The free ISP movement is Australia is accelerating with the announcement
that Free Net will join the ranks
of FreeOnline and FreeISP in offering
Australian users Internet access at no charge.
According to Free Net’s chief executive, Gulam-Abbas Aly, close to AUD$15
million has already been spent on initial development of the service. Free
Net expects to spend a total of AUD$30 million in its first year in order
to achieve a subscriber base of 150,000 by June 2000.
Free Net expects revenue from advertisers, who will have access to the
extensive questionnaires completed by subscribers, and business-targeted
e-commerce sales. According to Credit Suisse First Boston, the value of
each of these subscribers is approximately US$2,600 to $2,800.
Free Online, a rival start-up which debuted in August, only provides free
access to a limited number of sites within its “free zone”. While this
limits usage to only the most popular destinations, the Free Online revenue
model is built on its ability to earn $2 an hour for every “hour of
eyeballs” it directs to affiliated sites.
All three Free ISP contenders in Australia are following the successful
example of FreeServe in the UK. Freeserve, from its initial launch to the
end of April, has managed to generate £2.73 million in advertising and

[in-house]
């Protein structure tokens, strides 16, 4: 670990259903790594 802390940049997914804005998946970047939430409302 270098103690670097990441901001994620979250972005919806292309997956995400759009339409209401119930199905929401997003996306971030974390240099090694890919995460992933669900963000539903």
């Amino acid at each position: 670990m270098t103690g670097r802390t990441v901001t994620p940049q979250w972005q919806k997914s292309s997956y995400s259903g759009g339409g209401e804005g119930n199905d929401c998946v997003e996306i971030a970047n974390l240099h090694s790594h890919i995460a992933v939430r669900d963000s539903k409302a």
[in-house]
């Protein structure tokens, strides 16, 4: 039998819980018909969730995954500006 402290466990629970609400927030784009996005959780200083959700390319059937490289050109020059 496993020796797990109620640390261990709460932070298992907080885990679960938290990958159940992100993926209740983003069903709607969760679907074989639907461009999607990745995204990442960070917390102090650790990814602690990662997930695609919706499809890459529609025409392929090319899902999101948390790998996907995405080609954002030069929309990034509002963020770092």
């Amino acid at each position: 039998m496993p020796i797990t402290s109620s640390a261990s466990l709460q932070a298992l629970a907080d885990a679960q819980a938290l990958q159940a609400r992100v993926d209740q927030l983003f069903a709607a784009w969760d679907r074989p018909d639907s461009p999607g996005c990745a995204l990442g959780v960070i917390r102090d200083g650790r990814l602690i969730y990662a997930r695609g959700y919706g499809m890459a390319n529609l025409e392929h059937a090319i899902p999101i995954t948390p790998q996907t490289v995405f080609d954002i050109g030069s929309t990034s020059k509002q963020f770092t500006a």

However, unlike its Australian counterparts, Freeserve’s business model is
supported by a telecommunications regulatory regime, which allow it to
recover part of the timed local call fees.
The viability of free ISPs has also been called into question by Forrester Research, which says that the model will collapse by 2002. In the research firm’s new report, ‘ISPs Move From Free to Personal’, Forrester suggests that ISPs will not survive unless the providers move to extensive consumer data gathering as a revenue source.
In Australia, the free ISP movement is just beginning. Even new telecommunications provider Dingo Blue is following the discount trend, offering heavily discounted Internet access rates based on a bundled package of local and long distance call plans.
The Free Net service will be available to more than 50,000 people in Sydney and Melbourne from November 1. Access for other capital cities and regional centres will be available by March of next year.